SIC Password and API keys are stored in a plain text file

New Contributor II


We are evaluating the SIC tool for integration and noticed that API keys and DB passwords are stored unencrypted in plain text files. This is becoming a huge security concern as this way of storing credentials is going to case sensitive data leaks. Not sure if this is already identified by any other client and if it is in the roadmap of fixes? Did any of the clients report this issue?


Vidya Kadiyala

CN Rail


Community Manager
Community Manager

The Smart Integration Connector is very new, some things might be a bit undocumented.

In this particular case, I suspect that the team meant for something like classic .Net .config encryption  to be used on your server, but I would strongly encourage you to contact Support and/or file an enhancement on IdeaStream.

New Contributor III

NOTE: The solution below is as per my understanding and knowledge trough documentations provided. The information may not be 100% correct. So, please reach out to OS if needed. 

I think the credentials can be stored inside the SIC local gateway settings as a key value pair. The setting name(key) can be passed in a Smart Integration functions (OS version 7.4.1) BR and to retrieve the setting value(value). 

Let's same setting name = Password

Setting value = "Password@123"


Smart Integration Functions ( Applications> Tools>Business Rules> Smart Integration function)

(Compile the BR by choosing the gateway) - SIC guide has similar rule in C#

Imports System
Imports System.Collections.Generic
Imports System.Data
Imports System.Data.Common
Imports System.Globalization
Imports System.IO
Imports System.Linq
Namespace OneStream.BusinessRule.SmartIntegrationFunction.GetPassword
Public Class MainClass
Public Shared Function RunOperation() As String
Dim password As String = OneStreamgatewayservice.APIlibrary.getsmartintegrationconfigvalue("Password")
Return password
End Function
End Class
End Namespace

Once this is done the same function can be called inside any BR (Example a connecter rule to password in the Uri of API endpoint ) using newly introduced Remote Brapis.


Here in case highlighed in blue: 

Dim objRemoteRequestResultDto As RemoteRequestResultDto = BRApi.Utilities.ExecRemoteGatewayBusinessRule(si, brName, functionArguments, remoteHost, functionName)


Pass the Smart integration function here and rest of the code can be reference through the SIC guide.

However, I think the password can still be error-logged. (Just a conjecture).

Alternatively we can store password in a Transformations lookup and restrict access to specific user group. 

the same can be retrieved using,

Dim sValue As String = BRApi.Utilities.TransformText(si, sourceText, transformationLookupGroup, usePassThroughIfLookupNotFound)


or Use Brapi.Utilities.EncryptText (please check the exact Package) to encrypt. Log it using Brapi.Errorlog.logmessage to get the encrypted text. use t Brapi.Utilities.DecryptText to pass the encrypted text.


New Contributor

The one way to overcome this is to give a domain account access to the DB and then run the "OneStream Smart Integration Connector Gateway" service using the same domain account. You can then leave the user credentials out of the connection string.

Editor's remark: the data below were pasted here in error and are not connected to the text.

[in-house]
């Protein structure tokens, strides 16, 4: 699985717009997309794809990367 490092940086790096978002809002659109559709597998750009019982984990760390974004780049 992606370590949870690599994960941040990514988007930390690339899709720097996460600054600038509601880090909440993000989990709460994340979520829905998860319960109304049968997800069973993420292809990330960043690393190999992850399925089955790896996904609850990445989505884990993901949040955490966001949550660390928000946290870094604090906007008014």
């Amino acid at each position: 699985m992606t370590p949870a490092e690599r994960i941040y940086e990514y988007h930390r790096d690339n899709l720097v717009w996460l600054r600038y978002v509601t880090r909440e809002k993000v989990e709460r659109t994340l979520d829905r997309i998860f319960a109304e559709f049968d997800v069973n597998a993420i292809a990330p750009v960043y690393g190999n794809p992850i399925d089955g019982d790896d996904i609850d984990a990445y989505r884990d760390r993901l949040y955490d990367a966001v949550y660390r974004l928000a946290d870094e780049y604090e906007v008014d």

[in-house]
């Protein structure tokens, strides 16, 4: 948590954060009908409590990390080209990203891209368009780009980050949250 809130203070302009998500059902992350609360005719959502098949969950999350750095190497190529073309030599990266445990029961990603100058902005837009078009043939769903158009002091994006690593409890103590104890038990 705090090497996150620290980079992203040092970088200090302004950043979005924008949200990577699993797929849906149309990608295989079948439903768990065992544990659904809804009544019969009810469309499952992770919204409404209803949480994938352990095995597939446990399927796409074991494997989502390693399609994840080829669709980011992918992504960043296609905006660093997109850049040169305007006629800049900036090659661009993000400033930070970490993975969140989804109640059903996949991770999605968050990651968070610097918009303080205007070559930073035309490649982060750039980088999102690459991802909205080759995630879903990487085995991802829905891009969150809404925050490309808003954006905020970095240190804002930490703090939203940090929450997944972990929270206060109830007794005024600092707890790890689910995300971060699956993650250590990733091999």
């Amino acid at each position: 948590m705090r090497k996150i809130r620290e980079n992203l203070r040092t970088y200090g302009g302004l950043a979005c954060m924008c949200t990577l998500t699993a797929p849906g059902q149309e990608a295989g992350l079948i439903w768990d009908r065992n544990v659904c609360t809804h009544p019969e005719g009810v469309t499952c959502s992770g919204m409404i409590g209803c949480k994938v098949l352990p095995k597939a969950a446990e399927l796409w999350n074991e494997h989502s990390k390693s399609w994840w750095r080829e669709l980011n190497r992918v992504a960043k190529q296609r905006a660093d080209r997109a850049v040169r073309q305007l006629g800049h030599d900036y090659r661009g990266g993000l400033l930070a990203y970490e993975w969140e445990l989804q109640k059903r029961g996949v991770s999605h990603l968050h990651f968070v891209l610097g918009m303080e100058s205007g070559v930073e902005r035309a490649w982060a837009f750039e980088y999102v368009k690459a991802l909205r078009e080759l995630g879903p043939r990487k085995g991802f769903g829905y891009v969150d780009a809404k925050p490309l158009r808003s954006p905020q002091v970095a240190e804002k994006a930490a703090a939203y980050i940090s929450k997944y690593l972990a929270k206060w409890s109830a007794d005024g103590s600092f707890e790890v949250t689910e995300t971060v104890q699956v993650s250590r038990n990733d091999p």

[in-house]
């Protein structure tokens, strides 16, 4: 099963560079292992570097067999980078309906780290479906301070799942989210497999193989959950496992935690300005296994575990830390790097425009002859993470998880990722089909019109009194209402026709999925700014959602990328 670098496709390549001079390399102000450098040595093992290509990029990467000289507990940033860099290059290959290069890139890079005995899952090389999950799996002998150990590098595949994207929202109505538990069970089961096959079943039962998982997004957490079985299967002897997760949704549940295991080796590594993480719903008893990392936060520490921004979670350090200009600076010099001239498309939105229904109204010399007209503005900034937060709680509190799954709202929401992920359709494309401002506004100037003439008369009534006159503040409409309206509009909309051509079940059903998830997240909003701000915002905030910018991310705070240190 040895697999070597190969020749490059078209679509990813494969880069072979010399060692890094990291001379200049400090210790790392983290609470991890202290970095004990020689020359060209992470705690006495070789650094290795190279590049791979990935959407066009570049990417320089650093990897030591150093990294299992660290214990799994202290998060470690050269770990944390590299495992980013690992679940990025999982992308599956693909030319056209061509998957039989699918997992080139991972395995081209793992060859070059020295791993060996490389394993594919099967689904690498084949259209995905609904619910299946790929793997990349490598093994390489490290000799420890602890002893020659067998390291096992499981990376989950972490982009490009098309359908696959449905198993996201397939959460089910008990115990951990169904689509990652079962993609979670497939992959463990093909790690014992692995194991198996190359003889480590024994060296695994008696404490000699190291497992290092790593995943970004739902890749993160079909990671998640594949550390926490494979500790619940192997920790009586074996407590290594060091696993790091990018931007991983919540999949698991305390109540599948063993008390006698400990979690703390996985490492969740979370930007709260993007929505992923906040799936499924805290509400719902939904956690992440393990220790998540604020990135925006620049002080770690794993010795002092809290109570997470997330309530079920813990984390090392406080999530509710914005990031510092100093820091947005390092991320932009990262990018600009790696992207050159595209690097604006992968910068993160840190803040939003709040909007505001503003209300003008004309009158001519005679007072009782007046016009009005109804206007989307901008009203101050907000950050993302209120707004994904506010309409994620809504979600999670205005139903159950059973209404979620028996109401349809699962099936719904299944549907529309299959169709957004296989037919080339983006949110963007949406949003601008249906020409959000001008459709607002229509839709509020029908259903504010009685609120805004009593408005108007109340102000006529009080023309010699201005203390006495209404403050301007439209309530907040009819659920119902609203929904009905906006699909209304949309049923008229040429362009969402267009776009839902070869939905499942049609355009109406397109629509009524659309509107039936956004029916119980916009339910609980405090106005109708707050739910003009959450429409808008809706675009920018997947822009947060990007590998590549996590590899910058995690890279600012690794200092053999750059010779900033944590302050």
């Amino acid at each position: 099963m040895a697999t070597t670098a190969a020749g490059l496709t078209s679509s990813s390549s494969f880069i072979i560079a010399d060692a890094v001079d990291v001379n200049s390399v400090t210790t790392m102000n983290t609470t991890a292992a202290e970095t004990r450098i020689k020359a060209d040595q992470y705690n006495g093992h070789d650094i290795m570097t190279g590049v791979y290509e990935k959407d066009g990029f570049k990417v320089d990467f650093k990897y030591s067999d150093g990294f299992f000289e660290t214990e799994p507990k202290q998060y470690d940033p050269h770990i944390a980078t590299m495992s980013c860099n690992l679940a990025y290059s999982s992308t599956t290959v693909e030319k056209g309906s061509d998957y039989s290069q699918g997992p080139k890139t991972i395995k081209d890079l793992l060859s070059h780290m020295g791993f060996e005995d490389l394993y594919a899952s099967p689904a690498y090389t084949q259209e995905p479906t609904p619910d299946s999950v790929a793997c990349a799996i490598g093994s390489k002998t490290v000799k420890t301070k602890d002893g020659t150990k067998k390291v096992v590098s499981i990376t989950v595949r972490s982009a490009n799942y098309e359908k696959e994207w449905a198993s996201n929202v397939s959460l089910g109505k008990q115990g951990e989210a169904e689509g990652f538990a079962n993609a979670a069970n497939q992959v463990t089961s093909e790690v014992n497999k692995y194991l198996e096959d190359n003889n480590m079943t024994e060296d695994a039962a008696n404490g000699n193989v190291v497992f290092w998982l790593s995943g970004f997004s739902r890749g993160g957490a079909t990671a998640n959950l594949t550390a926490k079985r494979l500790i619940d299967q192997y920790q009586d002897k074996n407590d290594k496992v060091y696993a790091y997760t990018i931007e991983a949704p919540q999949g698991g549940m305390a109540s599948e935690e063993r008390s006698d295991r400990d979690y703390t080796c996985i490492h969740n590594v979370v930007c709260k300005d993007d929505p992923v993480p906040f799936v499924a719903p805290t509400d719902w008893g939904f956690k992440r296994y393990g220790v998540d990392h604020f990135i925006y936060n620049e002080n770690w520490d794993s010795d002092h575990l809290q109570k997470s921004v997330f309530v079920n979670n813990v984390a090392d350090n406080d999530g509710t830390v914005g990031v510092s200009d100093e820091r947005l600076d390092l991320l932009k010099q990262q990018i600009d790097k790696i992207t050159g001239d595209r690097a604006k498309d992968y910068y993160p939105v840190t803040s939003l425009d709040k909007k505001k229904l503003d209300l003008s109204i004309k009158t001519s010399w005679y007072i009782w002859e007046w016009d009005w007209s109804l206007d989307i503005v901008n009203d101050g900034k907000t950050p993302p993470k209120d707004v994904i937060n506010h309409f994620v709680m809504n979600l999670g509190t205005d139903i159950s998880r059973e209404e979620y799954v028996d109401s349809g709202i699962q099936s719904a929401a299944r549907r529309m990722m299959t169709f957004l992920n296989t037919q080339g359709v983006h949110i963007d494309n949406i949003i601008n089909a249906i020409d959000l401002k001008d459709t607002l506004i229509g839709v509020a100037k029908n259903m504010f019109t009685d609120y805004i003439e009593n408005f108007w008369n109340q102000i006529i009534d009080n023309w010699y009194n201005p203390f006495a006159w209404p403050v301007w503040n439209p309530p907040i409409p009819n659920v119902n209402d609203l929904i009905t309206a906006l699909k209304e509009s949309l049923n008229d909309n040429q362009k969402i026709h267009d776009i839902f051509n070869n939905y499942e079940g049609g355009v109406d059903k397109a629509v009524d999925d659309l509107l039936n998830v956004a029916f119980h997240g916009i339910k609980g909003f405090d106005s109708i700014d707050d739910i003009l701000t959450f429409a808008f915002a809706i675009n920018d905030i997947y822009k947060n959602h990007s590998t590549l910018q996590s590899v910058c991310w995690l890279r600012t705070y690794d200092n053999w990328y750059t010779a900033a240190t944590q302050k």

New Contributor II

This is in fact a supported scenario to help with this situation.  The option for the connection string you would use is called 'integrated security' and would allow the user-account the SIC service is running under to be used as the credential.


This unfortunately isn't supported by all database providers such as AS400 connections.  This has always been something we have thought about but were not sure the best approach that would be acceptable by customers.  For instance, encrypting the contents of a database connection string would require some sort of key also be stored to 'unencrypt' the contents.  The challenge here is that while the database credentials would be encrypted, keys that are needed to decrypt would also need to be stored someplace such as the config file.   Alternatively, if we were to store these credentials inside a key vault, we would need to store credentials for that in some location which could also defeat the purpose.  


Would it be acceptable to have one side of the encryption key stored inside the SIC configuration file that we would then use to encrypt/decrypt the credentials stored?  This path seems to be the best approach, but still involves some level of data leakage with respect to the actual key used to decrypt also being stored.  I'm curious about the community's feedback as we work to enhance and refine the SIC capabilities.  Thanks in advance!

New Contributor

Our client is wanting to use a Windows Service account for SQL database access in which case relying on SQL integrated security will be the only option. For the integrated security to work though does the Service account have to be logged into the SIC Local Gateway server or can you just run the OneStream SIC service as the Service user?

New Contributor II

You can simply run the windows service under an appropriate active directory user account and any connection to a relational database with a connection string using integrated or trusted security.  

Here's an example sql server connection string you would use after setting up the service to run under a specific user



This is a supported approach to authenticating to data sources with sic.